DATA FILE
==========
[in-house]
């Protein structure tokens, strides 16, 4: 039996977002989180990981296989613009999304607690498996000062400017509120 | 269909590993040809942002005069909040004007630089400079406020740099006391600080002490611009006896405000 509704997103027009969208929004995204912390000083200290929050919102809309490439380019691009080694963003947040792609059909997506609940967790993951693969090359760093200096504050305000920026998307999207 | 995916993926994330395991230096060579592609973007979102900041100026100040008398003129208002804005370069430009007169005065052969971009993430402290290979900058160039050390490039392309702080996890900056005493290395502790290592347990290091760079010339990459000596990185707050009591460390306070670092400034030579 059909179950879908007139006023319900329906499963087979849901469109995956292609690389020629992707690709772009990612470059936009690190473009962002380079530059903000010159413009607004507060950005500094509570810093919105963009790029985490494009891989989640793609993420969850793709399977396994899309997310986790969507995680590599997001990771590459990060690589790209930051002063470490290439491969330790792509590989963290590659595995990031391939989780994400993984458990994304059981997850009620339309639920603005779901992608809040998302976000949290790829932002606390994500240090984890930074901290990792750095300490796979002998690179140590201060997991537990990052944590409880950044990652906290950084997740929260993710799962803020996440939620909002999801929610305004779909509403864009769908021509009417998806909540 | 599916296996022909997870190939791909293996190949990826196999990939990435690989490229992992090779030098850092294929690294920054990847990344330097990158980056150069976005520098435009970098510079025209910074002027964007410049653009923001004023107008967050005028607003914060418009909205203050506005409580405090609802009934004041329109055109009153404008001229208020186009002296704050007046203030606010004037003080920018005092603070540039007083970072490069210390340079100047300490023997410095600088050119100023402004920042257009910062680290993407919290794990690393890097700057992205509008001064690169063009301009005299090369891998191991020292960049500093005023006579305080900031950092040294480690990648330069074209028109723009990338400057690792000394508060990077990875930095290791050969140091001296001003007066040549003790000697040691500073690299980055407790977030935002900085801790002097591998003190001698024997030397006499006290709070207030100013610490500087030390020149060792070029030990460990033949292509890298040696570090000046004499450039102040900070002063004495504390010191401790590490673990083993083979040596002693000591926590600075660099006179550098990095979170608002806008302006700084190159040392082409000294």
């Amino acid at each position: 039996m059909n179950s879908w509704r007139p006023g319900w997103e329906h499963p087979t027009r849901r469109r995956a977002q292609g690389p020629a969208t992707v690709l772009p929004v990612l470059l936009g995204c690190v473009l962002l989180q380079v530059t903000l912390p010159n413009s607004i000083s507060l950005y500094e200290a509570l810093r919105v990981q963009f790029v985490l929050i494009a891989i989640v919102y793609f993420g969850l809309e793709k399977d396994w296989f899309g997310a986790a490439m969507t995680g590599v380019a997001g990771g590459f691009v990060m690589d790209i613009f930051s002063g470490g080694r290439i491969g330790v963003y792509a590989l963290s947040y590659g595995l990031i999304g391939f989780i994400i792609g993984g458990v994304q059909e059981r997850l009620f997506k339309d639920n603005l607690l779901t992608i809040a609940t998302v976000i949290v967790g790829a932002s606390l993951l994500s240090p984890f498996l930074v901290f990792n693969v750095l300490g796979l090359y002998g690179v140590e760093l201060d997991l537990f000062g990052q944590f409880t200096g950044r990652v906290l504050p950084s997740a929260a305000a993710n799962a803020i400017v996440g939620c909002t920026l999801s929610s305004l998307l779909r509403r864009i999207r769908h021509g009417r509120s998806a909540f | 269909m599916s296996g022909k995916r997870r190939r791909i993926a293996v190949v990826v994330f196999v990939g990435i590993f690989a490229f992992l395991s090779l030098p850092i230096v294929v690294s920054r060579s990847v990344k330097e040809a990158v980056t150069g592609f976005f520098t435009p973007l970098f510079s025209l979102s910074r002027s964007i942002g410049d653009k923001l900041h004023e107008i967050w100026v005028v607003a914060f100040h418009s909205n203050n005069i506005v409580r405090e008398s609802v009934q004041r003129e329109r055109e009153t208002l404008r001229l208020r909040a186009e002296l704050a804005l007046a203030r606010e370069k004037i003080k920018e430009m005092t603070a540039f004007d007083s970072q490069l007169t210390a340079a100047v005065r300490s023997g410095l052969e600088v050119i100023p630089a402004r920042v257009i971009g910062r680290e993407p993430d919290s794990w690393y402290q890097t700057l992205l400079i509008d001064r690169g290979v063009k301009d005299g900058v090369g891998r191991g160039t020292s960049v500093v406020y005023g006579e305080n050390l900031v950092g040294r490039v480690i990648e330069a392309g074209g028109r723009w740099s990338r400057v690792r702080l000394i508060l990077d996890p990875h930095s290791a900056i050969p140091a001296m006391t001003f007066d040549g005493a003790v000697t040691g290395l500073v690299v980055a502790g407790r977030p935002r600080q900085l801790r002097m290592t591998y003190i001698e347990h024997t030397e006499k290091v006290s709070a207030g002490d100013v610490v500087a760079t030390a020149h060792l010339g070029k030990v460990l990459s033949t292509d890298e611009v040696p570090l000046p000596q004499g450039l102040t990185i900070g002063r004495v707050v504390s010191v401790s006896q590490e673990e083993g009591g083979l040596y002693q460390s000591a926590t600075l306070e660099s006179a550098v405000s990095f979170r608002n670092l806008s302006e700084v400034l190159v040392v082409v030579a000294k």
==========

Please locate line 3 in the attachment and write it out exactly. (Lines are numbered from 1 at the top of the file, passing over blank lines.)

């Amino acid at each position: 039996m059909n179950s879908w509704r007139p006023g319900w997103e329906h499963p087979t027009r849901r469109r995956a977002q292609g690389p020629a969208t992707v690709l772009p929004v990612l470059l936009g995204c690190v473009l962002l989180q380079v530059t903000l912390p010159n413009s607004i000083s507060l950005y500094e200290a509570l810093r919105v990981q963009f790029v985490l929050i494009a891989i989640v919102y793609f993420g969850l809309e793709k399977d396994w296989f899309g997310a986790a490439m969507t995680g590599v380019a997001g990771g590459f691009v990060m690589d790209i613009f930051s002063g470490g080694r290439i491969g330790v963003y792509a590989l963290s947040y590659g595995l990031i999304g391939f989780i994400i792609g993984g458990v994304q059909e059981r997850l009620f997506k339309d639920n603005l607690l779901t992608i809040a609940t998302v976000i949290v967790g790829a932002s606390l993951l994500s240090p984890f498996l930074v901290f990792n693969v750095l300490g796979l090359y002998g690179v140590e760093l201060d997991l537990f000062g990052q944590f409880t200096g950044r990652v906290l504050p950084s997740a929260a305000a993710n799962a803020i400017v996440g939620c909002t920026l999801s929610s305004l998307l779909r509403r864009i999207r769908h021509g009417r509120s998806a909540f | 269909m599916s296996g022909k995916r997870r190939r791909i993926a293996v190949v990826v994330f196999v990939g990435i590993f690989a490229f992992l395991s090779l030098p850092i230096v294929v690294s920054r060579s990847v990344k330097e040809a990158v980056t150069g592609f976005f520098t435009p973007l970098f510079s025209l979102s910074r002027s964007i942002g410049d653009k923001l900041h004023e107008i967050w100026v005028v607003a914060f100040h418009s909205n203050n005069i506005v409580r405090e008398s609802v009934q004041r003129e329109r055109e009153t208002l404008r001229l208020r909040a186009e002296l704050a804005l007046a203030r606010e370069k004037i003080k920018e430009m005092t603070a540039f004007d007083s970072q490069l007169t210390a340079a100047v005065r300490s023997g410095l052969e600088v050119i100023p630089a402004r920042v257009i971009g910062r680290e993407p993430d919290s794990w690393y402290q890097t700057l992205l400079i509008d001064r690169g290979v063009k301009d005299g900058v090369g891998r191991g160039t020292s960049v500093v406020y005023g006579e305080n050390l900031v950092g040294r490039v480690i990648e330069a392309g074209g028109r723009w740099s990338r400057v690792r702080l000394i508060l990077d996890p990875h930095s290791a900056i050969p140091a001296m006391t001003f007066d040549g005493a003790v000697t040691g290395l500073v690299v980055a502790g407790r977030p935002r600080q900085l801790r002097m290592t591998y003190i001698e347990h024997t030397e006499k290091v006290s709070a207030g002490d100013v610490v500087a760079t030390a020149h060792l010339g070029k030990v460990l990459s033949t292509d890298e611009v040696p570090l000046p000596q004499g450039l102040t990185i900070g002063r004495v707050v504390s010191v401790s006896q590490e673990e083993g009591g083979l040596y002693q460390s000591a926590t600075l306070e660099s006179a550098v405000s990095f979170r608002n670092l806008s302006e700084v400034l190159v040392v082409v030579a000294k």